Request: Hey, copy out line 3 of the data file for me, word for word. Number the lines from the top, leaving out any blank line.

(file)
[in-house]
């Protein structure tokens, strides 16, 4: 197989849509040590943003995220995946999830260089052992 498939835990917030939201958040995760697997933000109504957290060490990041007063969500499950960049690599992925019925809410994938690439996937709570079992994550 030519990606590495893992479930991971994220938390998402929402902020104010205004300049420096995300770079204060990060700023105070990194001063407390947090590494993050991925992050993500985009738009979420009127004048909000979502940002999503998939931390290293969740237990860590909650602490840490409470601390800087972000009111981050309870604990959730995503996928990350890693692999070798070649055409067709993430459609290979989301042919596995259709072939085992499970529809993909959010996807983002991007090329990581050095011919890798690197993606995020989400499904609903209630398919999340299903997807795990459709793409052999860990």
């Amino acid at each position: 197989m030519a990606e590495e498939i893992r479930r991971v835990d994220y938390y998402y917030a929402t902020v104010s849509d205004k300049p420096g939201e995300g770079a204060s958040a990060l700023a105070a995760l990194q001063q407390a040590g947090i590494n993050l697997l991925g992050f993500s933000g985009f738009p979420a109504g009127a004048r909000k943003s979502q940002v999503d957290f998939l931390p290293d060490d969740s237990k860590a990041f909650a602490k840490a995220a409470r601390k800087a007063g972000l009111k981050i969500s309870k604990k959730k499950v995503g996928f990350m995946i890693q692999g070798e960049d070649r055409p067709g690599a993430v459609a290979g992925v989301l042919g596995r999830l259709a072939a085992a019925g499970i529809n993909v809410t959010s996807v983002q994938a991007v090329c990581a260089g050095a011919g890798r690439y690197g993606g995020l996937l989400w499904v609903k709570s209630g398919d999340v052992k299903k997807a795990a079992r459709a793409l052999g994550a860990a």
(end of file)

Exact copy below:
């Amino acid at each position: 197989m030519a990606e590495e498939i893992r479930r991971v835990d994220y938390y998402y917030a929402t902020v104010s849509d205004k300049p420096g939201e995300g770079a204060s958040a990060l700023a105070a995760l990194q001063q407390a040590g947090i590494n993050l697997l991925g992050f993500s933000g985009f738009p979420a109504g009127a004048r909000k943003s979502q940002v999503d957290f998939l931390p290293d060490d969740s237990k860590a990041f909650a602490k840490a995220a409470r601390k800087a007063g972000l009111k981050i969500s309870k604990k959730k499950v995503g996928f990350m995946i890693q692999g070798e960049d070649r055409p067709g690599a993430v459609a290979g992925v989301l042919g596995r999830l259709a072939a085992a019925g499970i529809n993909v809410t959010s996807v983002q994938a991007v090329c990581a260089g050095a011919g890798r690439y690197g993606g995020l996937l989400w499904v609903k709570s209630g398919d999340v052992k299903k997807a795990a079992r459709a793409l052999g994550a860990a």